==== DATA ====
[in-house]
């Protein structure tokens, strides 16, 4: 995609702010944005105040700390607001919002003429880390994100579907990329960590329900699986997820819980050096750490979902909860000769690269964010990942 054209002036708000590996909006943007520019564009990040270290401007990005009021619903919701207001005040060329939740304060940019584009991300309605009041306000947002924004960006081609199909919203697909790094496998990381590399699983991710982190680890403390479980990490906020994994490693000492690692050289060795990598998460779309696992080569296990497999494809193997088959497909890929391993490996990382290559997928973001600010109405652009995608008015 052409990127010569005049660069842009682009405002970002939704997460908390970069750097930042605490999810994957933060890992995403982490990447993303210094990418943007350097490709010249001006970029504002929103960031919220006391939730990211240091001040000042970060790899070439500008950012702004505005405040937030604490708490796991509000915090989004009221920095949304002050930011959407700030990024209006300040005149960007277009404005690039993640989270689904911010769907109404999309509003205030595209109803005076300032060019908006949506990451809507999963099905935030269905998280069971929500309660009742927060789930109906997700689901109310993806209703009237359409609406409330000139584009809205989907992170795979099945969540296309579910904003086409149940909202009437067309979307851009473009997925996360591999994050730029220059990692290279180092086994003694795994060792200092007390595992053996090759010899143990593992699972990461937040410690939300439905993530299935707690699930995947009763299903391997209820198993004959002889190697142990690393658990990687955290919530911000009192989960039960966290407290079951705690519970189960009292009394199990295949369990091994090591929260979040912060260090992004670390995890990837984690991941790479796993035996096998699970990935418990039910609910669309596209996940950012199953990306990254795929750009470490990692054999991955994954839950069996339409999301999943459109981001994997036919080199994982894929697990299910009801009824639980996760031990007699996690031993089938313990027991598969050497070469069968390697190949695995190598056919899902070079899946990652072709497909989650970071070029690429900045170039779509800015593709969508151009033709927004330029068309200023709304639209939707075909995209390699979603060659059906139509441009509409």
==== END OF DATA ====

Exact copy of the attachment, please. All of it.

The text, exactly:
[in-house]
């Protein structure tokens, strides 16, 4: 995609702010944005105040700390607001919002003429880390994100579907990329960590329900699986997820819980050096750490979902909860000769690269964010990942 054209002036708000590996909006943007520019564009990040270290401007990005009021619903919701207001005040060329939740304060940019584009991300309605009041306000947002924004960006081609199909919203697909790094496998990381590399699983991710982190680890403390479980990490906020994994490693000492690692050289060795990598998460779309696992080569296990497999494809193997088959497909890929391993490996990382290559997928973001600010109405652009995608008015 052409990127010569005049660069842009682009405002970002939704997460908390970069750097930042605490999810994957933060890992995403982490990447993303210094990418943007350097490709010249001006970029504002929103960031919220006391939730990211240091001040000042970060790899070439500008950012702004505005405040937030604490708490796991509000915090989004009221920095949304002050930011959407700030990024209006300040005149960007277009404005690039993640989270689904911010769907109404999309509003205030595209109803005076300032060019908006949506990451809507999963099905935030269905998280069971929500309660009742927060789930109906997700689901109310993806209703009237359409609406409330000139584009809205989907992170795979099945969540296309579910904003086409149940909202009437067309979307851009473009997925996360591999994050730029220059990692290279180092086994003694795994060792200092007390595992053996090759010899143990593992699972990461937040410690939300439905993530299935707690699930995947009763299903391997209820198993004959002889190697142990690393658990990687955290919530911000009192989960039960966290407290079951705690519970189960009292009394199990295949369990091994090591929260979040912060260090992004670390995890990837984690991941790479796993035996096998699970990935418990039910609910669309596209996940950012199953990306990254795929750009470490990692054999991955994954839950069996339409999301999943459109981001994997036919080199994982894929697990299910009801009824639980996760031990007699996690031993089938313990027991598969050497070469069968390697190949695995190598056919899902070079899946990652072709497909989650970071070029690429900045170039779509800015593709969508151009033709927004330029068309200023709304639209939707075909995209390699979603060659059906139509441009509409």